Value = o.Attribute("value").Value,
                    Name = o.Attribute("name").Value
Dim doc As XDocument = XDocument.Load(Server.MapPath("~/TagData.xml"))
Dim metaTags = doc.Descendants("tag").Where(Function(o) o.Parent.Attribute("pageName").Value = Request.Url.AbsolutePath).Select(Function(o) New With {Key .Value = o.Attribute("value").Value, Key .Name = o.Attribute("name").Value})
For flexibility and ease of use I have decided to use the power of LINQ to XML to read the XML data. To start with the XML document is load into an XDocument object. From there I have created a LINQ query to return all the tag nodes where the parent node has an attribute called pageName and the value is equal to the current page.   Then the object returned is an anonymous type that has a Value and Name property. The values of those properties are the value and name attribute values. 
Now that we have the data in memory, the next step is to create the meta tag and add it to the page dynamically. To do this you use the HtmlMeta class. This allows you programmatic access to the HTML meta tags. Add the following code below to your project:
foreach (var item in metaTags)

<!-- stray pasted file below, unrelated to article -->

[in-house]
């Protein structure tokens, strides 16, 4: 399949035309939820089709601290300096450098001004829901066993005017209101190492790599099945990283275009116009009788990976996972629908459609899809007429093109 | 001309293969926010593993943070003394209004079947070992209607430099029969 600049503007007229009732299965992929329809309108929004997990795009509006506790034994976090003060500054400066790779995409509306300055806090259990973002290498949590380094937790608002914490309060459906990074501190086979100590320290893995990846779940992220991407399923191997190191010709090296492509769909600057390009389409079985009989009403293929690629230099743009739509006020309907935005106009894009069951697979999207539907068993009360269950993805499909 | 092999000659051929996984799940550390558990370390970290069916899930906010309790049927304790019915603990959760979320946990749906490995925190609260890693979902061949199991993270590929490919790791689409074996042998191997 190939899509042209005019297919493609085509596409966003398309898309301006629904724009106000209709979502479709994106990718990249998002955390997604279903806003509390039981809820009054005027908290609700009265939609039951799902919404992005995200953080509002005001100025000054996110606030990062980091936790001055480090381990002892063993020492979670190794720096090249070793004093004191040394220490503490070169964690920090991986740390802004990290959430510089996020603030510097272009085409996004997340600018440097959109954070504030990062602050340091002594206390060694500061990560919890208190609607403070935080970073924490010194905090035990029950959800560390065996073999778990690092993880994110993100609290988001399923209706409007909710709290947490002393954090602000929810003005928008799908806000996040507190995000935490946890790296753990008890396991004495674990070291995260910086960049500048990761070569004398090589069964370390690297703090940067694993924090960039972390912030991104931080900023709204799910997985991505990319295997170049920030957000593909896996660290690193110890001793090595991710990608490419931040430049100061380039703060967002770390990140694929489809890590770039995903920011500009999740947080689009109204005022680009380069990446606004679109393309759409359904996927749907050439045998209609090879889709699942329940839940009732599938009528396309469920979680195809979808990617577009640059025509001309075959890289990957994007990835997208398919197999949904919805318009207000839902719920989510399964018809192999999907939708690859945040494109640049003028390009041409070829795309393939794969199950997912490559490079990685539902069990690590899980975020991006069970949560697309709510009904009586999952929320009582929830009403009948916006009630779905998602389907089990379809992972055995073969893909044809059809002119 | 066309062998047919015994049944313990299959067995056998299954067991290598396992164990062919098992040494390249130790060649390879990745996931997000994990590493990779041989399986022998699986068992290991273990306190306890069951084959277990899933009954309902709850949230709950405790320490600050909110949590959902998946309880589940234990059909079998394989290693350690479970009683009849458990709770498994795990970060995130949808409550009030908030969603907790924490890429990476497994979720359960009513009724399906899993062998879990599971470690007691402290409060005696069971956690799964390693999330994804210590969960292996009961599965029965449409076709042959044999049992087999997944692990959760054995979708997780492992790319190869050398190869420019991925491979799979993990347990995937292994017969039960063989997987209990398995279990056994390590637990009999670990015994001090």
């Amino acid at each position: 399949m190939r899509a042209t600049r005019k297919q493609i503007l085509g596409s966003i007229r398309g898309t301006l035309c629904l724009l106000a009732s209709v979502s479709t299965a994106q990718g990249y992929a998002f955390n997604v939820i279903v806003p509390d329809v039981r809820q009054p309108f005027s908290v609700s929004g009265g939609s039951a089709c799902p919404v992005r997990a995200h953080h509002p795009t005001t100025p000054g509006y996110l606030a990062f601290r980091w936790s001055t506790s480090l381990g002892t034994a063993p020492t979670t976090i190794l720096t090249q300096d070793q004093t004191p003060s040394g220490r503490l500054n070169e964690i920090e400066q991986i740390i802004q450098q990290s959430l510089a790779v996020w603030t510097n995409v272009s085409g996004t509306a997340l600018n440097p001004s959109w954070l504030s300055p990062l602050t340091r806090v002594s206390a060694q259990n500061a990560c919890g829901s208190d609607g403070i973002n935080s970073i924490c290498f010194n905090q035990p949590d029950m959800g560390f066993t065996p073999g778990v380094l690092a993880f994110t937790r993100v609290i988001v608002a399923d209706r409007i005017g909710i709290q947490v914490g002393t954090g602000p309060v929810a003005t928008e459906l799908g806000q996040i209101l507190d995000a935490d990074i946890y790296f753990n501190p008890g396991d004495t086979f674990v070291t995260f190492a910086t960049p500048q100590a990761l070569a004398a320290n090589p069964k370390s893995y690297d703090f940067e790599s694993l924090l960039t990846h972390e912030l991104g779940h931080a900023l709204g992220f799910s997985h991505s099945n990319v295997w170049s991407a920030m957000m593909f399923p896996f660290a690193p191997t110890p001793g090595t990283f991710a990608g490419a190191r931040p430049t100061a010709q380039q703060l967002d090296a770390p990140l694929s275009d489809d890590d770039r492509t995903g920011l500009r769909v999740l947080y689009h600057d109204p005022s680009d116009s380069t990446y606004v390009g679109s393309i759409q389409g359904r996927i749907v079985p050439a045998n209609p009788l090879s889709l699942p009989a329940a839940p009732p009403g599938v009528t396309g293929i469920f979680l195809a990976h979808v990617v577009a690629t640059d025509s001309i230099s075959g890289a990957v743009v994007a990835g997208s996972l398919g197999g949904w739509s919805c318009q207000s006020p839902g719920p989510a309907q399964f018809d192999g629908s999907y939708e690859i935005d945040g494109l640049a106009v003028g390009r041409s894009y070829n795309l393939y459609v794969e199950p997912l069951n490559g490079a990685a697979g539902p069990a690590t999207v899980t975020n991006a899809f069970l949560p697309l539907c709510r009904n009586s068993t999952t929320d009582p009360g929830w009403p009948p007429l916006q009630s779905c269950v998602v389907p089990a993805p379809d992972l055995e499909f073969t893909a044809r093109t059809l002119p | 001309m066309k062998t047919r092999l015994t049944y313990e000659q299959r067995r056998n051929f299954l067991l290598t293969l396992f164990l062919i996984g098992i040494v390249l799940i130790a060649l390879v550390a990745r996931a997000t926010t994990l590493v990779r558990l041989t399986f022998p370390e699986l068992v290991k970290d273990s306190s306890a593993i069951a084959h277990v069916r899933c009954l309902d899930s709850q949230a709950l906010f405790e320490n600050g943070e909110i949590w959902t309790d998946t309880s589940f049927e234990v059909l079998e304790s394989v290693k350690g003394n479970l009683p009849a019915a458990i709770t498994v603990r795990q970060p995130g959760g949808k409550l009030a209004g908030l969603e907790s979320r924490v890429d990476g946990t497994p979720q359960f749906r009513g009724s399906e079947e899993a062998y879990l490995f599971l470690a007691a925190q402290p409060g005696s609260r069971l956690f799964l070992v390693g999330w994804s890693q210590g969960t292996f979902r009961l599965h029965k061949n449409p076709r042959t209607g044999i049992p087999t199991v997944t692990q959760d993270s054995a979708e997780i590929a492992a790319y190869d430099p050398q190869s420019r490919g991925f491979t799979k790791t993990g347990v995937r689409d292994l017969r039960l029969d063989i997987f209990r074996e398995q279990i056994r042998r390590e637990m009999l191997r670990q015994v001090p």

HtmlMeta meta = new HtmlMeta();
     meta.Name = item.Name;
     meta.Content = item.Value;
For Each item In metaTags
       Dim meta As New HtmlMeta()
       meta.Name = item.Name
       meta.Content = item.Value
Next item
The foreach loop enumerates through each item returned from the LINQ query. It assigns the Name and Content value to the HtmlMeta object. Finally the object is added to the page by calling Page.Header.Controls.Add(meta). Run the project and once the default page has loaded, view the HTML source and you’ll see the meta tags have been added to the website.
Browsing to the second page and viewing the HTML source, you’ll find the meta tags have been added to the page but they’re different values from the previous page.
I hope you have found this article of interest. Meta tags are a great way to describe your website to the outside world, and this way you can dynamically add this data with LINQ. Is there anything LINQ can’t do? The entire source code of this article can be downloaded from here.

This article has been editorially reviewed by Suprotim Agarwal.

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Malcolm Sheridan is a Microsoft awarded MVP in ASP.NET, a Telerik Insider and a regular presenter at conferences and user groups throughout Australia and New Zealand. Being an ASP.NET guy, his focus is on web technologies and has been for the past 10 years. He loves working with ASP.NET MVC these days and also loves getting his hands dirty with jQuery and JavaScript. He also writes technical articles on ASP.NET for SitePoint and other various websites. Follow him on twitter @malcolmsheridan

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Feedback - Leave us some adulation, criticism and everything in between!
Comment posted by Ken B on Monday, May 25, 2009 7:05 AM
we have been struggling to do this, got saved. Thanks.
Comment posted by saburius on Friday, June 5, 2009 6:00 PM